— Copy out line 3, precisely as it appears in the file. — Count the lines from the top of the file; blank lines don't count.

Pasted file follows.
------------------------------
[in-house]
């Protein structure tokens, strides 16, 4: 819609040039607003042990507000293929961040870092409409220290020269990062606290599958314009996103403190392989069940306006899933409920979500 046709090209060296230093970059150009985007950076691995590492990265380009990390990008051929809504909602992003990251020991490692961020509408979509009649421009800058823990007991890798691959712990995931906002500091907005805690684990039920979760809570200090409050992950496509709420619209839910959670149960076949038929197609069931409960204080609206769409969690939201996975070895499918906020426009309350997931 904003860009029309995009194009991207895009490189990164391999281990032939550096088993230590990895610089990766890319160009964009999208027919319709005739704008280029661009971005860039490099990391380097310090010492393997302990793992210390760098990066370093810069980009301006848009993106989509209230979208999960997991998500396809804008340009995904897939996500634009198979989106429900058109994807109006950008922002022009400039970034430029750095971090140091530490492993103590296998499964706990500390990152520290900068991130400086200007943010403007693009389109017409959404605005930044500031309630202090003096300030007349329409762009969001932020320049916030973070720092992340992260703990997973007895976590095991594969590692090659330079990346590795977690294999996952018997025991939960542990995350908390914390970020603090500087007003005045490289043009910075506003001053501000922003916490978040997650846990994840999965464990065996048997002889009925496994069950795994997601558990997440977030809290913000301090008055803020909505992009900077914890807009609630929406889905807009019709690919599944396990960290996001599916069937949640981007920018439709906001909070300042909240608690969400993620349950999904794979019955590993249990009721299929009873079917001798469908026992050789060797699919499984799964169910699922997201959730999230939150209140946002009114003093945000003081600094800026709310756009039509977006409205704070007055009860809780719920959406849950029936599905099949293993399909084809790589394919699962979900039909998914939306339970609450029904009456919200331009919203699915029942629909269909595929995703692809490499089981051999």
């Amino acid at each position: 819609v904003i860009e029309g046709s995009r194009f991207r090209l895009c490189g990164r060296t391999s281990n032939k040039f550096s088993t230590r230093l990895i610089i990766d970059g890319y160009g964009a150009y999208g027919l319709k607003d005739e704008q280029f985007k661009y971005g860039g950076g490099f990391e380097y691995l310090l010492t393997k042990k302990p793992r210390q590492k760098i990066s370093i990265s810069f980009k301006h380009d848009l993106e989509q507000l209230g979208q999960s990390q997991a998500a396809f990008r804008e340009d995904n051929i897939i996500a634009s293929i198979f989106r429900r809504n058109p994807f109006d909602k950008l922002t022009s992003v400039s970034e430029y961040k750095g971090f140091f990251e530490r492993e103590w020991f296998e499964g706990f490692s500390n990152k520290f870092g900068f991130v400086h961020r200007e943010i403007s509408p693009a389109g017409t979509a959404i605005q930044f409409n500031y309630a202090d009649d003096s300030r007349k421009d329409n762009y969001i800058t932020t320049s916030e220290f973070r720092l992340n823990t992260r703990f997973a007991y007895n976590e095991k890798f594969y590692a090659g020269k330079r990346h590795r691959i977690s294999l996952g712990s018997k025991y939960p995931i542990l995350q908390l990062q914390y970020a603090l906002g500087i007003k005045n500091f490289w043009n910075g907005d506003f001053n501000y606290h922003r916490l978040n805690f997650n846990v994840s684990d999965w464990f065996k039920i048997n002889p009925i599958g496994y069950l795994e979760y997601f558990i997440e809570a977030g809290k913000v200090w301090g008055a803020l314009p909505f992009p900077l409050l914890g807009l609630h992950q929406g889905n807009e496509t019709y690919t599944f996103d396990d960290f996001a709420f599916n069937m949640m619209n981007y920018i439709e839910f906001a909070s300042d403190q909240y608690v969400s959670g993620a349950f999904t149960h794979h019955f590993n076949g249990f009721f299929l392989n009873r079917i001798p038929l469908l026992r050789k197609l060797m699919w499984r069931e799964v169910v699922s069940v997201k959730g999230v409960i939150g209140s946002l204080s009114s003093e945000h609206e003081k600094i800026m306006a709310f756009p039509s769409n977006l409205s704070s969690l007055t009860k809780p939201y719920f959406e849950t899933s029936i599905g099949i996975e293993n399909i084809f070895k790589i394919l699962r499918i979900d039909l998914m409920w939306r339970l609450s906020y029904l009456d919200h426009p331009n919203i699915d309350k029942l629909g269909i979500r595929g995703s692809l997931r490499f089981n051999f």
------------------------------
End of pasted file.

């Amino acid at each position: 819609v904003i860009e029309g046709s995009r194009f991207r090209l895009c490189g990164r060296t391999s281990n032939k040039f550096s088993t230590r230093l990895i610089i990766d970059g890319y160009g964009a150009y999208g027919l319709k607003d005739e704008q280029f985007k661009y971005g860039g950076g490099f990391e380097y691995l310090l010492t393997k042990k302990p793992r210390q590492k760098i990066s370093i990265s810069f980009k301006h380009d848009l993106e989509q507000l209230g979208q999960s990390q997991a998500a396809f990008r804008e340009d995904n051929i897939i996500a634009s293929i198979f989106r429900r809504n058109p994807f109006d909602k950008l922002t022009s992003v400039s970034e430029y961040k750095g971090f140091f990251e530490r492993e103590w020991f296998e499964g706990f490692s500390n990152k520290f870092g900068f991130v400086h961020r200007e943010i403007s509408p693009a389109g017409t979509a959404i605005q930044f409409n500031y309630a202090d009649d003096s300030r007349k421009d329409n762009y969001i800058t932020t320049s916030e220290f973070r720092l992340n823990t992260r703990f997973a007991y007895n976590e095991k890798f594969y590692a090659g020269k330079r990346h590795r691959i977690s294999l996952g712990s018997k025991y939960p995931i542990l995350q908390l990062q914390y970020a603090l906002g500087i007003k005045n500091f490289w043009n910075g907005d506003f001053n501000y606290h922003r916490l978040n805690f997650n846990v994840s684990d999965w464990f065996k039920i048997n002889p009925i599958g496994y069950l795994e979760y997601f558990i997440e809570a977030g809290k913000v200090w301090g008055a803020l314009p909505f992009p900077l409050l914890g807009l609630h992950q929406g889905n807009e496509t019709y690919t599944f996103d396990d960290f996001a709420f599916n069937m949640m619209n981007y920018i439709e839910f906001a909070s300042d403190q909240y608690v969400s959670g993620a349950f999904t149960h794979h019955f590993n076949g249990f009721f299929l392989n009873r079917i001798p038929l469908l026992r050789k197609l060797m699919w499984r069931e799964v169910v699922s069940v997201k959730g999230v409960i939150g209140s946002l204080s009114s003093e945000h609206e003081k600094i800026m306006a709310f756009p039509s769409n977006l409205s704070s969690l007055t009860k809780p939201y719920f959406e849950t899933s029936i599905g099949i996975e293993n399909i084809f070895k790589i394919l699962r499918i979900d039909l998914m409920w939306r339970l609450s906020y029904l009456d919200h426009p331009n919203i699915d309350k029942l629909g269909i979500r595929g995703s692809l997931r490499f089981n051999f």